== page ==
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Better Response Times on WebSphere Cluster

Sudharshan Govindan
Greenhorn

Joined: Sep 09, 2002
Posts: 12
Hi,
We have our web application deployed on a Cluster of 2 IBM WebSphere 4.0.4 Application Servers on
Sun Solaris boxes. Clustering was achieved using "Horizontal Cloning" of the Application Servers.
Our application does not have EJBs and the objects in session are persisted on a DataBase. The
problem we are facing is POOR RESPONSE TIMES. We have tuned the
1. Connection Pooling parameters for both Application and Session DataSources.
2. Web Container threads on both the machines.
When Load/Performance Testing was done using Rational Robot, the response times were not
satisfactory as compared when the application was deployed on a Single Server. This defeats the
very purpose of going for a Custer - Scalability with minimal Response Times.
Any help/pointers/suggestions with respect to WebSphere Cluster will be greatly appreciated.
Thanks and Regards,
Sudharshan Govindan
Rob Misek
Ranch Hand

Joined: Sep 24, 2002
Posts: 41
Hi Sudharshan,
Unfortunately, that is often what happens in a cluster. When moving from a single server environment to a clustered environment there is typically a performance hit from the disabling of caches. This is due to the added complexity of a clustered environment.
One of the main reasons that people suffer from performance degredation when moving from a single server environment to a clustered environment in WebSphere is that in a clustered WebSphere environment persists the HTTPSessions in the DataBase. That means after every modification to a Session object WebSphere (behind the scenes) makes a DB call to update the DB in synch with the modification to the Session object.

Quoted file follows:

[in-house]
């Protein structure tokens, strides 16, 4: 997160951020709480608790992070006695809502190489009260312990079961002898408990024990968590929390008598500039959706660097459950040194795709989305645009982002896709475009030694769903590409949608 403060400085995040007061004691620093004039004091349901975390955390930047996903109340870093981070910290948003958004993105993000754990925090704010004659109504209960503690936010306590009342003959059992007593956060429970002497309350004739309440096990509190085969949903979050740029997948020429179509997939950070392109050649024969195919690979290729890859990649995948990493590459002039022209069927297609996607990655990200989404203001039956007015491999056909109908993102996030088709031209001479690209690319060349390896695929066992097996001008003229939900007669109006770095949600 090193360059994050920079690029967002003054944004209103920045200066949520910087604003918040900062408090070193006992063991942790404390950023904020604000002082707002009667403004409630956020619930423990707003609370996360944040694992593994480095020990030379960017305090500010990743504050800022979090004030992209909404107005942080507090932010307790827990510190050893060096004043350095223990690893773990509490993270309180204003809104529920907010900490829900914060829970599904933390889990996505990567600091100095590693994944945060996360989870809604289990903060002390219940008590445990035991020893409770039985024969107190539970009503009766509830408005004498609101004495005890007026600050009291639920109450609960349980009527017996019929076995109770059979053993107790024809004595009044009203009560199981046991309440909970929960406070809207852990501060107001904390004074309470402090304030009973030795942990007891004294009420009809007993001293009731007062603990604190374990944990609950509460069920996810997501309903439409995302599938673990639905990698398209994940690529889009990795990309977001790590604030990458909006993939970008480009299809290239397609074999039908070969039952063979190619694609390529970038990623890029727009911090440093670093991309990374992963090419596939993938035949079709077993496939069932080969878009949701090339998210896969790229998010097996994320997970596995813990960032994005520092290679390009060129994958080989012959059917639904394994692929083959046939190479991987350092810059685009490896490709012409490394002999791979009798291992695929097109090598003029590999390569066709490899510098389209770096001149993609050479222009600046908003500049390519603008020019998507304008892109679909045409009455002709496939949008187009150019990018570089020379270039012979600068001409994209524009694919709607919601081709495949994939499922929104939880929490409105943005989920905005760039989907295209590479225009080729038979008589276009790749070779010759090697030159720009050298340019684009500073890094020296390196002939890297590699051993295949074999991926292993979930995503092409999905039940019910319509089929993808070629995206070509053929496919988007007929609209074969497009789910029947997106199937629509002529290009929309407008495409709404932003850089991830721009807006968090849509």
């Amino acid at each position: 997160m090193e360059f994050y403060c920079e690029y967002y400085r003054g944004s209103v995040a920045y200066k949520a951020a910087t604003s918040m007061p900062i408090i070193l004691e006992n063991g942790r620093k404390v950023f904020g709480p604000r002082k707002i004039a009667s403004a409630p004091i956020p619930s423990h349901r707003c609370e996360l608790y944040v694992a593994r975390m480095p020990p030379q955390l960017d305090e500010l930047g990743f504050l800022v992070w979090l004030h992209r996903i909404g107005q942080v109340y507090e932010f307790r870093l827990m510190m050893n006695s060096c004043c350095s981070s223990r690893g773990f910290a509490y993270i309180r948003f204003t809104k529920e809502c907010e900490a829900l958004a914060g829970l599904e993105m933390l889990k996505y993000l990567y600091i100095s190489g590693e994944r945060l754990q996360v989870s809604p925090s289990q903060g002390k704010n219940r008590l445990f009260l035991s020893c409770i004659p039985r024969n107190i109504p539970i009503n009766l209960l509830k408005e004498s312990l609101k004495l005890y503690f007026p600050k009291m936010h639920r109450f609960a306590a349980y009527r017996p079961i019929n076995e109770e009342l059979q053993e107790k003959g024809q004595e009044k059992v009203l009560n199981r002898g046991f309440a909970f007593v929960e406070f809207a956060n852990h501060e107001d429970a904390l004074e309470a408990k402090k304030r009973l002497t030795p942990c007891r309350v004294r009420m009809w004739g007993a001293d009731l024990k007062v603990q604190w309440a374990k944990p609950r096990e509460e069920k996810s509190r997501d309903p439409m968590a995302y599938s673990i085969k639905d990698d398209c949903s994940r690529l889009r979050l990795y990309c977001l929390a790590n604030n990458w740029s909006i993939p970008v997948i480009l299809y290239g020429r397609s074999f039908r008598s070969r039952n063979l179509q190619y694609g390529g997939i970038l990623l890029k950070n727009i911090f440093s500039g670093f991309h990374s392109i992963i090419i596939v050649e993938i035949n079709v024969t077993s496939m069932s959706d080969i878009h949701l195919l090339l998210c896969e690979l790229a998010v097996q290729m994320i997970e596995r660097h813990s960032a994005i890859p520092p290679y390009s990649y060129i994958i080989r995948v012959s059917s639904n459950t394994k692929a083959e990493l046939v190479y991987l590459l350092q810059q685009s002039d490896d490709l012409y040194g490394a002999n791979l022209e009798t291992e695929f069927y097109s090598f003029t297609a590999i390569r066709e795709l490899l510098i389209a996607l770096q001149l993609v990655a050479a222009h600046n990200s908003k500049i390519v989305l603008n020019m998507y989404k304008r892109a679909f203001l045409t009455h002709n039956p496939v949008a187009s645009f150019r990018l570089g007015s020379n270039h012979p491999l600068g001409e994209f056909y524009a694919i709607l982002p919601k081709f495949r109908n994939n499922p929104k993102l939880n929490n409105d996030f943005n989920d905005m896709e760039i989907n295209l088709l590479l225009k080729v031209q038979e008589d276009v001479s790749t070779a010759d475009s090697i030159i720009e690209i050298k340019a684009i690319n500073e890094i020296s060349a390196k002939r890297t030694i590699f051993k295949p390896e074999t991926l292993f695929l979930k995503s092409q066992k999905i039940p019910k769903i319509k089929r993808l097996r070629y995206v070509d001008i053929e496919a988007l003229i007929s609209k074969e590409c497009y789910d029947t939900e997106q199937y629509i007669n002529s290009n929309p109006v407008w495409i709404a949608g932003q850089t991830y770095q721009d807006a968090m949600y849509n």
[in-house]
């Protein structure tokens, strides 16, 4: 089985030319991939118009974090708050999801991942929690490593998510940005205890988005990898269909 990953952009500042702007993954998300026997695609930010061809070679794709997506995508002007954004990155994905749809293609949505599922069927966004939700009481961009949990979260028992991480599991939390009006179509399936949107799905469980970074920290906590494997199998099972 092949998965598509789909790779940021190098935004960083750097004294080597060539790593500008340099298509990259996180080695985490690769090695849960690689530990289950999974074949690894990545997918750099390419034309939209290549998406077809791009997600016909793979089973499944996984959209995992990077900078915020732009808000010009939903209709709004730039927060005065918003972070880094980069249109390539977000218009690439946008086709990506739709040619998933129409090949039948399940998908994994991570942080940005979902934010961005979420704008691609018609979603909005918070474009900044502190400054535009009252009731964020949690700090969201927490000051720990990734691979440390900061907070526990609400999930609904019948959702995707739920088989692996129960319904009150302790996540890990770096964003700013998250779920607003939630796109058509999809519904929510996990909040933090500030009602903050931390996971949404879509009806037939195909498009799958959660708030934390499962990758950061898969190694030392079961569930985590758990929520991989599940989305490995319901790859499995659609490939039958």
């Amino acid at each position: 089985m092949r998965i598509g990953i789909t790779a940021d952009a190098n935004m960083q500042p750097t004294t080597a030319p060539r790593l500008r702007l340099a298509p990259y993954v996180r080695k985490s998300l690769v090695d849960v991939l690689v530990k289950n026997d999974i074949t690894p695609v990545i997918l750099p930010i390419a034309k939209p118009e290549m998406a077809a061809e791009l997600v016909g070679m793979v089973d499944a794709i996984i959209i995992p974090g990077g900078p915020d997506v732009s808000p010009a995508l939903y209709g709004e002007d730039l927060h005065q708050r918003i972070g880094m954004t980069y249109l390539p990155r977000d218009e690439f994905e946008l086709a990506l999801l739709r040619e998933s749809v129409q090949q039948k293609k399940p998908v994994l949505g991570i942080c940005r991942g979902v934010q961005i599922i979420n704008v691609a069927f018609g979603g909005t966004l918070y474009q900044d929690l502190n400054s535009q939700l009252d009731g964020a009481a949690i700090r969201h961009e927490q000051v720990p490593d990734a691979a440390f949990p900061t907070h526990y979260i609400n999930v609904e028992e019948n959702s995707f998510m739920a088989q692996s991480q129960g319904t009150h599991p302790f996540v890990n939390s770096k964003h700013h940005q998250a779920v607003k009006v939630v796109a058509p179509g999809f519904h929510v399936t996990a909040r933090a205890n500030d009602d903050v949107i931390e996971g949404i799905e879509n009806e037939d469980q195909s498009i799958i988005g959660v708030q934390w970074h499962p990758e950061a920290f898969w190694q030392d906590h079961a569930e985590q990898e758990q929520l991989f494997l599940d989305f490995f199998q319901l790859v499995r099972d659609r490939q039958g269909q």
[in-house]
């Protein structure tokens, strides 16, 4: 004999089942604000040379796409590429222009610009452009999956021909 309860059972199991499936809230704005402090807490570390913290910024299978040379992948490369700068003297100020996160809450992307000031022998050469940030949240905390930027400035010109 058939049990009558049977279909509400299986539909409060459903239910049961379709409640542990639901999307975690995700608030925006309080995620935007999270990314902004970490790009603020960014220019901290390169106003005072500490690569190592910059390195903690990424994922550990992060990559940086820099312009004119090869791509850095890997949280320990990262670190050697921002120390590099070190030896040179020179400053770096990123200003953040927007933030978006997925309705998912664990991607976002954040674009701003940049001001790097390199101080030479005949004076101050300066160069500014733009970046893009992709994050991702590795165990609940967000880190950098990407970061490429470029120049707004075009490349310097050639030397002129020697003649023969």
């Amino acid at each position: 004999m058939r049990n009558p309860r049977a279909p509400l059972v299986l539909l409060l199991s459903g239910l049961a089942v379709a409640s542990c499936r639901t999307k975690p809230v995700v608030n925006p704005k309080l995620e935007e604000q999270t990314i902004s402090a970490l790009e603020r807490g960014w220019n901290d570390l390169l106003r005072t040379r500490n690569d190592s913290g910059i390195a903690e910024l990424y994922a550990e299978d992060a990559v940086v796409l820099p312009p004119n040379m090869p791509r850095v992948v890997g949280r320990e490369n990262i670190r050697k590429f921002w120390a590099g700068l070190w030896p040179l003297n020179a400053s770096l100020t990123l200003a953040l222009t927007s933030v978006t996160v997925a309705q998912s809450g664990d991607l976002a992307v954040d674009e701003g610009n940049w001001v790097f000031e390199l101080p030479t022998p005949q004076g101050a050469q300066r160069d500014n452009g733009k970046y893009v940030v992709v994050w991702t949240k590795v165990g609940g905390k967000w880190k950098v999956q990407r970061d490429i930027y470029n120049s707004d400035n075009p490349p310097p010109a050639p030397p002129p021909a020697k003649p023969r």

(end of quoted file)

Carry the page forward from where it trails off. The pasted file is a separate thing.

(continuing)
If you want to avoid such a bottleneck I would point you to Tangosol Coherence which has an HTTPSession Replication Module for WebSphere which replicates the Session objects in-memory across the cluster. This avoids the costly DB calls and provides fail-over of the Session data.
Further, Coherence provides the ability to synchronously cache/store data/objects in-memory in a clustered environment. It implements cluster-wide locking and event notification. Replicated and Distributed caching strategies are both supported through a java.util.Map interface.
Later,
Rob Misek


<a href="http://www.tangosol.com" target="_blank" rel="nofollow">www.tangosol.com</a><br /><a href="http://www.tangosol.com/coherence.jsp" target="_blank" rel="nofollow">Coherence:</a> Easily share live data across a cluster!
Simon Song
Ranch Hand

Joined: Feb 01, 2002
Posts: 217
Another tip is, if you can tolerate certain fail over. You can remove persistent HTTP session, and use session affinity in the dispather.
This will guarantee your user will be rerouted to the same webcontainer in each request.
Don't forget tune the persistent session caches setting, check out redbooks for performance tuning.


Simon Song
Certified Entperise Developer of Websphere
Sudharshan Govindan
Greenhorn

Joined: Sep 09, 2002
Posts: 12
Hi Rob,
Thanks for the suggestions. We will explore the option of an external product (Coherence) and see the results.
Originally posted by Rob Misek: